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6.6 Practicing the Concepts

In this lesson, we'll practice many of the concepts we've talked about thus far. You'll also learn an easy way of manipulating content, and how helper functions can make your code easier to read.

6.6 Practicing the Concepts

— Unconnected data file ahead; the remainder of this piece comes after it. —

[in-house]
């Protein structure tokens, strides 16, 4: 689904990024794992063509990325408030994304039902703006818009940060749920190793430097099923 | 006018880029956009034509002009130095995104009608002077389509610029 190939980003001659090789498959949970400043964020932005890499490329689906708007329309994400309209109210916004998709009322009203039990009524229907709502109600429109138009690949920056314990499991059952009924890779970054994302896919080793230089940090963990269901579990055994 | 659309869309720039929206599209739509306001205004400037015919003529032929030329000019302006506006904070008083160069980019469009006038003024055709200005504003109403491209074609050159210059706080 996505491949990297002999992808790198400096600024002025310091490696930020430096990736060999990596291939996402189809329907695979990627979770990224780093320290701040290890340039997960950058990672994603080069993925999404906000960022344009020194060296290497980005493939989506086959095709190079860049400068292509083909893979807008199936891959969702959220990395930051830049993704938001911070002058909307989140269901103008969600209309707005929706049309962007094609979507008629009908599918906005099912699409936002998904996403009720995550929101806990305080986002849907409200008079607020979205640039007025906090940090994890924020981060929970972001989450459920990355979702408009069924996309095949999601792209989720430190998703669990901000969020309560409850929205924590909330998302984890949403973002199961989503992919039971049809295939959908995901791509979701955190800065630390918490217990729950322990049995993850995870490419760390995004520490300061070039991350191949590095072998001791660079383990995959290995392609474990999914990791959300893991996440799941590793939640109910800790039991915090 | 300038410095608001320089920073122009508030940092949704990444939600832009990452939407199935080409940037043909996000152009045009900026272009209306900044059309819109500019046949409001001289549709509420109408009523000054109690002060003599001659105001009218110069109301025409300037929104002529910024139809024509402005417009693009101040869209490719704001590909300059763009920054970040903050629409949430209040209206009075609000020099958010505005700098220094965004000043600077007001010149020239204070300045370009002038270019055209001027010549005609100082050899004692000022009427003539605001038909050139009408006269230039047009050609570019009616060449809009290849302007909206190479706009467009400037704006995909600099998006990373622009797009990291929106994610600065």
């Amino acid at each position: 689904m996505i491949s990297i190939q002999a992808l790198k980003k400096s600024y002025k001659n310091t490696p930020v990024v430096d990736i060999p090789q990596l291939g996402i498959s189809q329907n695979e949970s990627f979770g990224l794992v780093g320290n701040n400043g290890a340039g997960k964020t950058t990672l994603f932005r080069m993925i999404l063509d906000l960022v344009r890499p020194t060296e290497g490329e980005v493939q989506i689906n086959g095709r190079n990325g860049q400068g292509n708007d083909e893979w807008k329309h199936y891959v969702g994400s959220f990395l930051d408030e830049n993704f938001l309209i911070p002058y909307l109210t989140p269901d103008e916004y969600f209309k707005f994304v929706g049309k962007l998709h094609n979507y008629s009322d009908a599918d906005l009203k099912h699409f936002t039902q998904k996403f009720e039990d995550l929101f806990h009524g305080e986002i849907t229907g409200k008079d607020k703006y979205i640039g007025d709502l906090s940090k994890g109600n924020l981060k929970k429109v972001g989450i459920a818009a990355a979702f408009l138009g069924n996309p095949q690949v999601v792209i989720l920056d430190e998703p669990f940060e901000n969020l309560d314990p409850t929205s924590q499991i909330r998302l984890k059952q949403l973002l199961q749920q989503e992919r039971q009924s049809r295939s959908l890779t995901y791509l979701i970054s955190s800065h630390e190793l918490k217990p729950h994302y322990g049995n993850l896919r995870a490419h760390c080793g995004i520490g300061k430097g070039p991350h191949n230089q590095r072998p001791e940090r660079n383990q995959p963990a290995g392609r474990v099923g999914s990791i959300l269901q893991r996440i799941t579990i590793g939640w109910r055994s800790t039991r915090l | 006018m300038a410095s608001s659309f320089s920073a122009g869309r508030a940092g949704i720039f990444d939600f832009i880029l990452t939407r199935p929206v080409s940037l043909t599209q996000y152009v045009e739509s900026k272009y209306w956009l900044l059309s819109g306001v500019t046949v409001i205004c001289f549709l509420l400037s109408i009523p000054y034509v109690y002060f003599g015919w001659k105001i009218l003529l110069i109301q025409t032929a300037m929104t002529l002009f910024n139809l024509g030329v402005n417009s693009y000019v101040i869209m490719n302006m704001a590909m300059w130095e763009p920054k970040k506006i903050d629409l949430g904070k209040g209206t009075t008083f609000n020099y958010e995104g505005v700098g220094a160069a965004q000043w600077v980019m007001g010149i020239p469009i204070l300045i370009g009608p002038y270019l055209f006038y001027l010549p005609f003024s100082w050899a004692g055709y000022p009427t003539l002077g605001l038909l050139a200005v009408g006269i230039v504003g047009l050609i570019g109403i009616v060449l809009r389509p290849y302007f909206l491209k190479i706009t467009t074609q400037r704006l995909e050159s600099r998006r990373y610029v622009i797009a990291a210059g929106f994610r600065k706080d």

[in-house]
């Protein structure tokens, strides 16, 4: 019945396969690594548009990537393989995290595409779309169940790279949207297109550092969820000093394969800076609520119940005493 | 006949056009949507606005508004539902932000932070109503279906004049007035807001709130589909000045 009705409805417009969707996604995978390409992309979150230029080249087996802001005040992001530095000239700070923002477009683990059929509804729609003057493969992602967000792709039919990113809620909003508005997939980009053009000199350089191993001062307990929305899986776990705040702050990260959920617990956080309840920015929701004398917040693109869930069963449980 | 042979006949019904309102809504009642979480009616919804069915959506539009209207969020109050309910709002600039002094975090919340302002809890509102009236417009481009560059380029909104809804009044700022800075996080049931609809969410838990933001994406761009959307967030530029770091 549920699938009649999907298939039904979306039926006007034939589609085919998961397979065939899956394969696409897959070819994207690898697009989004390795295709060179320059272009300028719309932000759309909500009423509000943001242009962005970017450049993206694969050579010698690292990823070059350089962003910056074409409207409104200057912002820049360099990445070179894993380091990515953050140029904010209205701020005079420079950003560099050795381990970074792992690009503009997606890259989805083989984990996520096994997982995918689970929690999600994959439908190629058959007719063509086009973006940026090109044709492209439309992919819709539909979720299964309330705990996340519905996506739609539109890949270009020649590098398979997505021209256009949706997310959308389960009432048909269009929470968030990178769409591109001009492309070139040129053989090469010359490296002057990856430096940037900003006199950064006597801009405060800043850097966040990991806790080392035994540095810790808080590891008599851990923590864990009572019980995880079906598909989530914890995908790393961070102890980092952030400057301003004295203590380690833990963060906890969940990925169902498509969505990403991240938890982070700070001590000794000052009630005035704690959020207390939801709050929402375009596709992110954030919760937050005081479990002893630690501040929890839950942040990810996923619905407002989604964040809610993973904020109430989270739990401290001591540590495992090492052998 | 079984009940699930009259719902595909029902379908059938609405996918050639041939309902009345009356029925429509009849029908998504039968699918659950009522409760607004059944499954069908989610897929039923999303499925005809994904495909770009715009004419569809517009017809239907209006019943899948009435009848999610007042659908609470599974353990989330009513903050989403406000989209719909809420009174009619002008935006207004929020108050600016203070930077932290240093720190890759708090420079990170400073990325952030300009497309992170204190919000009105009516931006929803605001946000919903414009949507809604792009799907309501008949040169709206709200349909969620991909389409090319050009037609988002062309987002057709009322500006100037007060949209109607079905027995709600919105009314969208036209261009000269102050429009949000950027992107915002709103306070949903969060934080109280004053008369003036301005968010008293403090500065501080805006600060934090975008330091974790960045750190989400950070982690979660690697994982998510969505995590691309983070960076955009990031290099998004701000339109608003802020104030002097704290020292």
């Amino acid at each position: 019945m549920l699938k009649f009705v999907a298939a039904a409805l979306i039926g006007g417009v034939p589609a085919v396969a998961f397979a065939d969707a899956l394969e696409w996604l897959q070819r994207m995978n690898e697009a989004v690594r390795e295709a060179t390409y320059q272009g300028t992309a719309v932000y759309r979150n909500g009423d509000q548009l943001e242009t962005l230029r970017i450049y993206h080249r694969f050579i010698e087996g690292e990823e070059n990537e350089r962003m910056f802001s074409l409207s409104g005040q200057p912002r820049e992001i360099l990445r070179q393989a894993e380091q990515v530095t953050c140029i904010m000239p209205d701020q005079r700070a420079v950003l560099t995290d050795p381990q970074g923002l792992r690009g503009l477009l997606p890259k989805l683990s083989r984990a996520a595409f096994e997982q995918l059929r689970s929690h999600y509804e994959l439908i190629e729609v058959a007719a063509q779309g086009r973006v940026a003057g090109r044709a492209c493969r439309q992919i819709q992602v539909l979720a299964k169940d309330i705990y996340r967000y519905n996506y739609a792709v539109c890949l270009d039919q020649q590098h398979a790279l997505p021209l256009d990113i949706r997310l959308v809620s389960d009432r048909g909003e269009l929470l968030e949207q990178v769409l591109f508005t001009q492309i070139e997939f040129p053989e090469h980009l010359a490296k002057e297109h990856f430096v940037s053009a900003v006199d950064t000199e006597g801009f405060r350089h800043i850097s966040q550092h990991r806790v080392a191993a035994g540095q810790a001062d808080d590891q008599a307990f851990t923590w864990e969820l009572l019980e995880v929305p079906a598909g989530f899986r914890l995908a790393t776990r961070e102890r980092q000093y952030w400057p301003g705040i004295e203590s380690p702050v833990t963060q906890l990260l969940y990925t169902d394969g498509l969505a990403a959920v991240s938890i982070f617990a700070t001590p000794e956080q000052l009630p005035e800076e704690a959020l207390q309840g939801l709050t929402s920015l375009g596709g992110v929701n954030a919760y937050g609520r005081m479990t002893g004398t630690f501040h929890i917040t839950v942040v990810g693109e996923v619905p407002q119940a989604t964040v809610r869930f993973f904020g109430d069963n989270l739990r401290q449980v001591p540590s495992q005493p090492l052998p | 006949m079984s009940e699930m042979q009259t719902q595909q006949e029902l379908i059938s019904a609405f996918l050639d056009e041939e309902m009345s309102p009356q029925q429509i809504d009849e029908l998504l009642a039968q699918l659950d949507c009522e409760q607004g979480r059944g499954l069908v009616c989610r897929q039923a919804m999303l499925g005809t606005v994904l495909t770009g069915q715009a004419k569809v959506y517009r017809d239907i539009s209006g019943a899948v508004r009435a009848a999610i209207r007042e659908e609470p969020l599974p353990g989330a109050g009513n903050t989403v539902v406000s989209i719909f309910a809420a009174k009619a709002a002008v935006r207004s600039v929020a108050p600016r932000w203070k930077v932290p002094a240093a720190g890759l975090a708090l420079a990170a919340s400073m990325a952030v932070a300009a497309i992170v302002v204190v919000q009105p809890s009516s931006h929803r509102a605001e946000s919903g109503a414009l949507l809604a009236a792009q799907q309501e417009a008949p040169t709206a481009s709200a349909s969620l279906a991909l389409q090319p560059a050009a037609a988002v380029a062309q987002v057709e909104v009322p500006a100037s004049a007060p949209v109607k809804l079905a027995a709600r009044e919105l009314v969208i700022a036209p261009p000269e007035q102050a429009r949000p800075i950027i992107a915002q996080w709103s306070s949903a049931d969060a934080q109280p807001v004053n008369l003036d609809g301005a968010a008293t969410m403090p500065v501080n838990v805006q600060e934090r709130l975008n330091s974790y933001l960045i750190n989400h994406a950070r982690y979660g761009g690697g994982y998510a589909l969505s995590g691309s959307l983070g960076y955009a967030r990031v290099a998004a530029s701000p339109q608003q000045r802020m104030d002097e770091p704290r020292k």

In this lesson, we are going to practice some of the things that we have talked about. We are going to create an object. We are going to find elements in the document and we are also going to set up some events listeners. Now we are also going to do some things that we haven't talked about such as manipulating content. Now to prepare for this, I've gone ahead and I've cleared out all of the unnecessary stuff. So all of the content, if you can call it that for our message element is gone, but we still have our message element, as well as its style. I kept the background color for the body the same as well. And but everything else is gone. And for our index.js file, it's gone, there's nothing else there. Now as far as our HTML is concerned, there are two elements I want to add. They're both button elements. And one is gonna have the text of morning, the other is going to have the text of evening. And the idea is that we will click on these buttons and it's going to update the message so that whenever we click on morning, it's going to say good morning, and evening it's going to say goodnight. Now in order to set up the click events for these buttons, we need to easily find them. So I'm gonna set some IDs here. I'm just gonna set morning and evening. In a real application, I would probably use something like morning button and evening button, but this is going to be okay. And that's it as far as our HTML. So everything else is going to focus on our JavaScript. And we're gonna start by creating an object called App. Now, this is a programming style that is somewhat popular in that we are going to create an application object. And this object is going to contain everything that it needs to perform its own work. So we are grouping all of that functionality within a single object. Now as far as this application is concerned, there's several things. The first thing we need is our message element, so that we can refer to that whenever we need to. So we're going to create a property called message element and we want to initialize that as null. Now null is a special value in JavaScript. It practically means nothing. We're just initializing a message element with null. So that later on, we can retrieve our message from the document and then assign it to our property here. The next thing that we need is a method that is going to set the message. So that is going to be a function that is going to accept the message to change. Now, we will implement this here in a little bit. So let's add a to do change message or rather change content in message element. So we will have that. The third thing, is gonna be a method that we will use to initialize the application. This isn't always necessary, but anytime that there's any kinda setup, which in our case there is because we need to retrieve our message element. We need to set up the click event listeners for our buttons. So there are some things that need to be initialized. And I like to group all of that inside of just an init methods, so that all we have to do is then call init and then our application is initialized. Now as far as the initialization is concerned, there are several things that we need to do as I just mentioned. The first is to get the messageElement. So we will want to use document getElementById and that Id was message. And then the next thing that we need to do is set up the event listeners for our buttons. Now, we don't need to store these button objects in a variable because we're only going to use them once. And that's whenever we set up the click event listener. So we could just do this, we can retrieve those elements. We'll start with morning, and then we will just simply add the click event listener. And our function is going to call the set message method on our app object and that message will be simply good morning. And we can take this and copy it for the evening button, so that we can have that functionality as well. So we just need to change the ID to evening and we will change the message to good night. Now before we do anything else, there is some repetition that we're going through here. And some of the things that I like to do is write what I call helper functions, things that make it easier to type. Like for example, we have typed documen.getElementById three times. And that's a lot of typing to do. So some things that I like to do is create a function that will have a shorter name, but it will still do the same thing. Like for example, I'm going to create a function called _Id. And it is going to do the same work as document.getElementById. So is simply going to return, the result of calling document.getElementById. And we're gonna pass in the element ID. So instead of having to type all of these characters, we can just have _Id for every time we want to retrieve a particular element. And that's a lot less typing. Now we can also take that a step further with setting up a click eventListener. So we could write another helper function that says setClick or something like that. And we can specify the element that we want it to retrieve. And then the callback function that we would want to execute. And that code would look like this to where we would retrieve the given element. And then we would call, addEventListener, and that would be for the clickEvent. And then we would pass in our callback function. So this would make our code easier to read. So that whenever we set up the clickEventListeners for our buttons, it would look like that. So there's different little tricks that you can do to save yourself time and typing, because time is important. Now to make sure that everything is wired up correctly, let's first of all write our message to the console. So if we go to the browser let's pull up the developer tools and we will go to the console. If we click on morning we see good morning. If we click on evening, good night. And of course as we go back and forth, we can see that those values are being output to the console. So as far as the functionality is concerned, everything's great. We just need to actually write those messages to our message element. And we do that very simply. Now let me first of all say that there are many different ways that we can manipulate the content of an element. The easiest thing to do is to use a property called innerHTML. So I am getting to the message element object, app.messageEement.innerHTML and we are gonna set that to the message. It is that easy, and there we go. And as I said, there is different ways that we can manipulate the content. I mean, we can do a deep dive into the document object model and we can talk about all of the different elements that you can create and how you can create text nodes and all of that other stuff in our HTML is so much easier to use. It is a great little utility. So there we go, we have written a very simple application. We encapsulated all of the functionality as an object so that it has it's own distinct little thing. We even wrote some helper functions so that doing common things like retrieving an element by id or setting up click event listeners, can be done much easier with much less typing. Well in the next lesson we are going to be talking about HTTP requests because we can use JavaScript to make requests to the server.